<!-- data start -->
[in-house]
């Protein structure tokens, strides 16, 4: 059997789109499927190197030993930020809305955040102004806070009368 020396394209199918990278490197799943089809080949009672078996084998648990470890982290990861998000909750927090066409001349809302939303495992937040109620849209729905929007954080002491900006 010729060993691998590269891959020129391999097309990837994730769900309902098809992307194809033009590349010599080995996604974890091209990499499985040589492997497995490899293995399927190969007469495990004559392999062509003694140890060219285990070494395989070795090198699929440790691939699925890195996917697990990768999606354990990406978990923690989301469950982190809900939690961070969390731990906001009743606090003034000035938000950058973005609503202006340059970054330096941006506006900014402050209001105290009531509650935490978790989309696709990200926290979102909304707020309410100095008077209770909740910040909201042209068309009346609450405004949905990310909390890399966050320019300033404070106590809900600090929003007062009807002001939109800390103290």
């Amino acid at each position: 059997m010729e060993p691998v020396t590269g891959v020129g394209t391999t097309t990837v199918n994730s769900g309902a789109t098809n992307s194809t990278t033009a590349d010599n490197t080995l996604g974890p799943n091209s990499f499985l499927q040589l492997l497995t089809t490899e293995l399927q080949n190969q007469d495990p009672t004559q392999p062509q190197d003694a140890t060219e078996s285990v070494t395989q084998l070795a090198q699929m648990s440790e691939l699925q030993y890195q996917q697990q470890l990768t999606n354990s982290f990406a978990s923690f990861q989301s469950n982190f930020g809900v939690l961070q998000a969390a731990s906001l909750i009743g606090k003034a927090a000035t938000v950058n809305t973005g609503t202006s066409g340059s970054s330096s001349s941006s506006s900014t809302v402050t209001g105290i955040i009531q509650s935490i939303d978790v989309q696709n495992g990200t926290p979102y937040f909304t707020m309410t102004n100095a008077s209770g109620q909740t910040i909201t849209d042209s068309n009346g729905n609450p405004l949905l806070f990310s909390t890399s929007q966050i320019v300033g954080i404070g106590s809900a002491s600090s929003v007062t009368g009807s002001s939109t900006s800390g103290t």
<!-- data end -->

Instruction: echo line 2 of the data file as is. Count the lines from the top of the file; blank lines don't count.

């Protein structure tokens, strides 16, 4: 059997789109499927190197030993930020809305955040102004806070009368 020396394209199918990278490197799943089809080949009672078996084998648990470890982290990861998000909750927090066409001349809302939303495992937040109620849209729905929007954080002491900006 010729060993691998590269891959020129391999097309990837994730769900309902098809992307194809033009590349010599080995996604974890091209990499499985040589492997497995490899293995399927190969007469495990004559392999062509003694140890060219285990070494395989070795090198699929440790691939699925890195996917697990990768999606354990990406978990923690989301469950982190809900939690961070969390731990906001009743606090003034000035938000950058973005609503202006340059970054330096941006506006900014402050209001105290009531509650935490978790989309696709990200926290979102909304707020309410100095008077209770909740910040909201042209068309009346609450405004949905990310909390890399966050320019300033404070106590809900600090929003007062009807002001939109800390103290």